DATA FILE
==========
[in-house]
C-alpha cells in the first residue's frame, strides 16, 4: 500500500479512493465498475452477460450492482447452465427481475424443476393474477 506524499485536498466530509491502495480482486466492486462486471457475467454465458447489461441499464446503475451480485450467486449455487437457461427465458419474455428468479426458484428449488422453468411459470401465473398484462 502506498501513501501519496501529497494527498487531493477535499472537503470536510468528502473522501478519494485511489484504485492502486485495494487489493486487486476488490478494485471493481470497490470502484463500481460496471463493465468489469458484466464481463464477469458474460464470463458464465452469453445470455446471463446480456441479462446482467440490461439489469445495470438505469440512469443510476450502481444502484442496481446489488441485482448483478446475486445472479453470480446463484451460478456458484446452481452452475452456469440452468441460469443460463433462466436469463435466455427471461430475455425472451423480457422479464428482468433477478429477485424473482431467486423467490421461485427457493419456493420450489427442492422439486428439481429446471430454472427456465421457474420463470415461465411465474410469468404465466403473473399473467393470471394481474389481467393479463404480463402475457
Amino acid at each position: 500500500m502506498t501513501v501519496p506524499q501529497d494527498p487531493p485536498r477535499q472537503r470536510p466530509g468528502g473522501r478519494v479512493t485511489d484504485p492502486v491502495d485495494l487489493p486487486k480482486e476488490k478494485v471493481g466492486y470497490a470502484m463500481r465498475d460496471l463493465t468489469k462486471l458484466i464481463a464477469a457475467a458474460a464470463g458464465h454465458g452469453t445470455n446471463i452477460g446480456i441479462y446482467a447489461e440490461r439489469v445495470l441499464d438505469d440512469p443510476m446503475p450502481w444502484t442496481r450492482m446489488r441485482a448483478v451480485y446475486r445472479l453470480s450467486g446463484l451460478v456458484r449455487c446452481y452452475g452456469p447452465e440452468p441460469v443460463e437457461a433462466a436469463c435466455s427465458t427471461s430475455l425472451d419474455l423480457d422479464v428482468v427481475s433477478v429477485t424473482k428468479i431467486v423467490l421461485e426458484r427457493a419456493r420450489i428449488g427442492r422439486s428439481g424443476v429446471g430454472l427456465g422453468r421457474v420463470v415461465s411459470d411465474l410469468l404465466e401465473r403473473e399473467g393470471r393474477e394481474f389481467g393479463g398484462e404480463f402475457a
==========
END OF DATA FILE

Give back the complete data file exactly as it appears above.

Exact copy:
[in-house]
C-alpha cells in the first residue's frame, strides 16, 4: 500500500479512493465498475452477460450492482447452465427481475424443476393474477 506524499485536498466530509491502495480482486466492486462486471457475467454465458447489461441499464446503475451480485450467486449455487437457461427465458419474455428468479426458484428449488422453468411459470401465473398484462 502506498501513501501519496501529497494527498487531493477535499472537503470536510468528502473522501478519494485511489484504485492502486485495494487489493486487486476488490478494485471493481470497490470502484463500481460496471463493465468489469458484466464481463464477469458474460464470463458464465452469453445470455446471463446480456441479462446482467440490461439489469445495470438505469440512469443510476450502481444502484442496481446489488441485482448483478446475486445472479453470480446463484451460478456458484446452481452452475452456469440452468441460469443460463433462466436469463435466455427471461430475455425472451423480457422479464428482468433477478429477485424473482431467486423467490421461485427457493419456493420450489427442492422439486428439481429446471430454472427456465421457474420463470415461465411465474410469468404465466403473473399473467393470471394481474389481467393479463404480463402475457
Amino acid at each position: 500500500m502506498t501513501v501519496p506524499q501529497d494527498p487531493p485536498r477535499q472537503r470536510p466530509g468528502g473522501r478519494v479512493t485511489d484504485p492502486v491502495d485495494l487489493p486487486k480482486e476488490k478494485v471493481g466492486y470497490a470502484m463500481r465498475d460496471l463493465t468489469k462486471l458484466i464481463a464477469a457475467a458474460a464470463g458464465h454465458g452469453t445470455n446471463i452477460g446480456i441479462y446482467a447489461e440490461r439489469v445495470l441499464d438505469d440512469p443510476m446503475p450502481w444502484t442496481r450492482m446489488r441485482a448483478v451480485y446475486r445472479l453470480s450467486g446463484l451460478v456458484r449455487c446452481y452452475g452456469p447452465e440452468p441460469v443460463e437457461a433462466a436469463c435466455s427465458t427471461s430475455l425472451d419474455l423480457d422479464v428482468v427481475s433477478v429477485t424473482k428468479i431467486v423467490l421461485e426458484r427457493a419456493r420450489i428449488g427442492r422439486s428439481g424443476v429446471g430454472l427456465g422453468r421457474v420463470v415461465s411459470d411465474l410469468l404465466e401465473r403473473e399473467g393470471r393474477e394481474f389481467g393479463g398484462e404480463f402475457a